Your home’s yard can be a magical place for your children. Outdoor games, sport and play-time are all a huge part of a child’s upbringing and social life. How many of us remember playing backyard cricket as kids?
Kids love to play and explore, which is great, however from time to time it can lead them into trouble. For this week’s blog we’ve put together our five top tips for making your yard a safer and more child-friendly area.
Dangerous plants, as well as plants that you suspect of being dangerous should be removed from your yard. Plants such as deadly nightshade and hemlock can be extremely harmful. When ingested they cause fever, vomiting and diarrhea. If found, ensure that these plants are removed and destroyed.
Other less-harmful plants can still be none-the-less painful and disorientating. Your vegie garden’s chillies, for example, if eaten or touched (before the child rubs their nose or eyes) can cause intense pain. If you have chillies or any other risky plants in your vegetable patch, it’s best to fence them off.
You can find a more complete list of Australia’s dangerous plants here.
It’s worth checking your child’s play equipment from time to time. Older equipment such as climbing gyms can become rusted and sharp. While screws can come loose on swings making them unsafe. Additionally spiders and other nasties can make their home in cubbies and sheltered areas.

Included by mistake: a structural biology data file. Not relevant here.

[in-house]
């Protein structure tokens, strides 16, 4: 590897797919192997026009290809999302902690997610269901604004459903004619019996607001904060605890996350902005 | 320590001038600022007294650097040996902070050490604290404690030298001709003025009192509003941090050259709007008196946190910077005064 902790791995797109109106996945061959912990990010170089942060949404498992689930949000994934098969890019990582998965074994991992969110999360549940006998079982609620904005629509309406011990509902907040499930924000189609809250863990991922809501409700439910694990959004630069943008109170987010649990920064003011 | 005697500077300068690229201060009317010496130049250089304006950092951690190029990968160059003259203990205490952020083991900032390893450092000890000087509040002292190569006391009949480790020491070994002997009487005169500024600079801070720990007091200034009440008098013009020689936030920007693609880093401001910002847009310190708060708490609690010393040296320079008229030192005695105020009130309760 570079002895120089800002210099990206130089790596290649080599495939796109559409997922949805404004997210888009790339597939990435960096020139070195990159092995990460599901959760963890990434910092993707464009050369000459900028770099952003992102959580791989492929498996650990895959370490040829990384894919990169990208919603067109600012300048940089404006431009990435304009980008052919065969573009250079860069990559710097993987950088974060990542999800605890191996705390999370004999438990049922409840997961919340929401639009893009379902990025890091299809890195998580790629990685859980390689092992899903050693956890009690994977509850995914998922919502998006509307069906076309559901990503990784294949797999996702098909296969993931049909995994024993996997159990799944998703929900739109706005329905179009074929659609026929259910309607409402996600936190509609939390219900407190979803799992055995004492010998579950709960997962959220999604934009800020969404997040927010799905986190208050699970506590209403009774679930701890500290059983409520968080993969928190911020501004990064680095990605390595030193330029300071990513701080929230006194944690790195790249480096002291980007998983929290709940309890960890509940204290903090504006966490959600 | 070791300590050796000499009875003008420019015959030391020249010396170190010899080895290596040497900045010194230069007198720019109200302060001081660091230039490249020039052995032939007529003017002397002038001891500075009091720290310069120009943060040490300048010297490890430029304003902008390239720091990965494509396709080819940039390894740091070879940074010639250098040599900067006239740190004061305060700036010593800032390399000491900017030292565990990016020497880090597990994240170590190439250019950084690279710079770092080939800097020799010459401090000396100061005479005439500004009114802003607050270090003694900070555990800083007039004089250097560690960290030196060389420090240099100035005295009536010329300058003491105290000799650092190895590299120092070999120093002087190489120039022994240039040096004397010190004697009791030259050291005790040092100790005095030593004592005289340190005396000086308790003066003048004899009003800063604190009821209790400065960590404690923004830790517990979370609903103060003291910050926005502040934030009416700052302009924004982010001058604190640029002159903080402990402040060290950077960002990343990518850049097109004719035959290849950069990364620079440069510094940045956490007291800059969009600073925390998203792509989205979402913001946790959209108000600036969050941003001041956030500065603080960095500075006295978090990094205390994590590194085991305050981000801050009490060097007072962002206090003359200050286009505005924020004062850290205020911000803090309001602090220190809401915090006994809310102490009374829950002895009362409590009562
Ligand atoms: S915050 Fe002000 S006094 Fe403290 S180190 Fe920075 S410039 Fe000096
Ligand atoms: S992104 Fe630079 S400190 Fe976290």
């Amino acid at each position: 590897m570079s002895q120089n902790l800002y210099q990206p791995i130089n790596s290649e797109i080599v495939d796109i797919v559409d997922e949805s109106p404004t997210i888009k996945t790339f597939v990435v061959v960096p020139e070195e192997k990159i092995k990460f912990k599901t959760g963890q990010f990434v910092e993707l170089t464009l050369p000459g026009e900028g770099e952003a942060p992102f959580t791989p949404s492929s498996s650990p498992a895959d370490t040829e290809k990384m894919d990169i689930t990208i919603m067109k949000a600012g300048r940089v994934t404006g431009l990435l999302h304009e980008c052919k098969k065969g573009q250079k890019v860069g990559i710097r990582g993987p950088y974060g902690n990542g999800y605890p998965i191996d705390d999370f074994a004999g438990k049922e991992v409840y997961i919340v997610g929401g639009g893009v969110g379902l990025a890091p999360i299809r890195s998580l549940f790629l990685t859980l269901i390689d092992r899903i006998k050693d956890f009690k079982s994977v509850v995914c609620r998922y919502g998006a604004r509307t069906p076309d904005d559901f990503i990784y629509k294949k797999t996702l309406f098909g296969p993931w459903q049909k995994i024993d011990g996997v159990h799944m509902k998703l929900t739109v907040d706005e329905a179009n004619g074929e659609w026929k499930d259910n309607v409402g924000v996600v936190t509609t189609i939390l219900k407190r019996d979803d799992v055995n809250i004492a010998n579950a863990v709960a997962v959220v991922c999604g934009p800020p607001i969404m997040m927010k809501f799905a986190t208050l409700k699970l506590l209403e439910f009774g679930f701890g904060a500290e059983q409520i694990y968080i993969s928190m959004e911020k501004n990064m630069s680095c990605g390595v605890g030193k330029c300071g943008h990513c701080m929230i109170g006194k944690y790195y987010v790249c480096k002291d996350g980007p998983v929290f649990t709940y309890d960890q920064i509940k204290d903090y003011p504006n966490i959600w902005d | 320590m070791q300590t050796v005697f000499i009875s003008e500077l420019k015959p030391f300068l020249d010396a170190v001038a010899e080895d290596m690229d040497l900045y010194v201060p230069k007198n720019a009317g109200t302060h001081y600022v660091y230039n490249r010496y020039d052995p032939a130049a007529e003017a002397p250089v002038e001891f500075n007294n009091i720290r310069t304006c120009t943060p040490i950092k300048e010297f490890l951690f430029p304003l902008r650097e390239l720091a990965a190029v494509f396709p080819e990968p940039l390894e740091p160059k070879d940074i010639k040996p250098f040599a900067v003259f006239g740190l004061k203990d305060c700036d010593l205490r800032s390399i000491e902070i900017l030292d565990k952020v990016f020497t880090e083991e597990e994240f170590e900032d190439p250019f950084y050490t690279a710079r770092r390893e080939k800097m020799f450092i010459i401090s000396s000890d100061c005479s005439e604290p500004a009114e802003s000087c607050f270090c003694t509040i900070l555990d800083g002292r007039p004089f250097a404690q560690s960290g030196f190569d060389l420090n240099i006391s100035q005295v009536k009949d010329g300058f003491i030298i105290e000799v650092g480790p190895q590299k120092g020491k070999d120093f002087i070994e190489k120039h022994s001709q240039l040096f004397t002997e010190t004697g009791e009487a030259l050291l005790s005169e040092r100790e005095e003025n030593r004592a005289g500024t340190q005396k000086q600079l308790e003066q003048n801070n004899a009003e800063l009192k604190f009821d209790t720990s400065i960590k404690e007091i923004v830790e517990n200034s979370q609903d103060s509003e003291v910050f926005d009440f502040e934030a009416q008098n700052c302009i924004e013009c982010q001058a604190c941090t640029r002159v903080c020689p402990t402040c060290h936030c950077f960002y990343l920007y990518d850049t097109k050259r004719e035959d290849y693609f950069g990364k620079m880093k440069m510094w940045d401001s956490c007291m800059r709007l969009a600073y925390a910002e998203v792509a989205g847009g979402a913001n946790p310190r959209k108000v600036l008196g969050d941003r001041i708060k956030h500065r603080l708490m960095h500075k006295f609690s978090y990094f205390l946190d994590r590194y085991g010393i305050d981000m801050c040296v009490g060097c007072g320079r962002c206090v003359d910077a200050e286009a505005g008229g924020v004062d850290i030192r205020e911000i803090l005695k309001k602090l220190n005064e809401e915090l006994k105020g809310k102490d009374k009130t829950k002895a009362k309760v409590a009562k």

Older trampolines are especially notorious for causing injuries. If you can, replace your old trampoline with a new netted model, or at the very least cover the springs with padding. Taking some precautions now can save a bouncing related dust-up later on.
The garden shed can be filled with all sorts of things, which are dangerous to children.
These things include:
Be sure to put away any tools or poisons away after use, and keep your shed firmly locked.
Pets can be great for kids. Many children form a significant bond with their childhood pet. And this bond can inform their ability to respect and care for animals throughout their entire lives.
Pets though, while domesticated, are still animals. As such children should be shown the right and wrong way to play with pets. For example, teach them how to pat the dog or cat, or explain why it’s important not to startle pets, especially if they’re eating, sleeping or with their young.
This educating your children about animals can extend to what to do should they come across a wild animal. For example, what to do if they come across possums, stray cats or snakes.
A good quality fence can keep your children in and away from roads, gullies, and neighbours’ yards. It can also keep wild, stray and neighborhood animals away out of your yard. It’s your best line of defence against unsupervised or unwanted access/exit.
If your yard has a pool, a properly installed and maintained fence isn’t just vital for safety, it’s also required by law. Additionally there should be no areas where children can scale or climb over your pool’s fencing.
You can find out more about pool fencing in another of our blog articles: What You Need to Know When Building a Pool Fence
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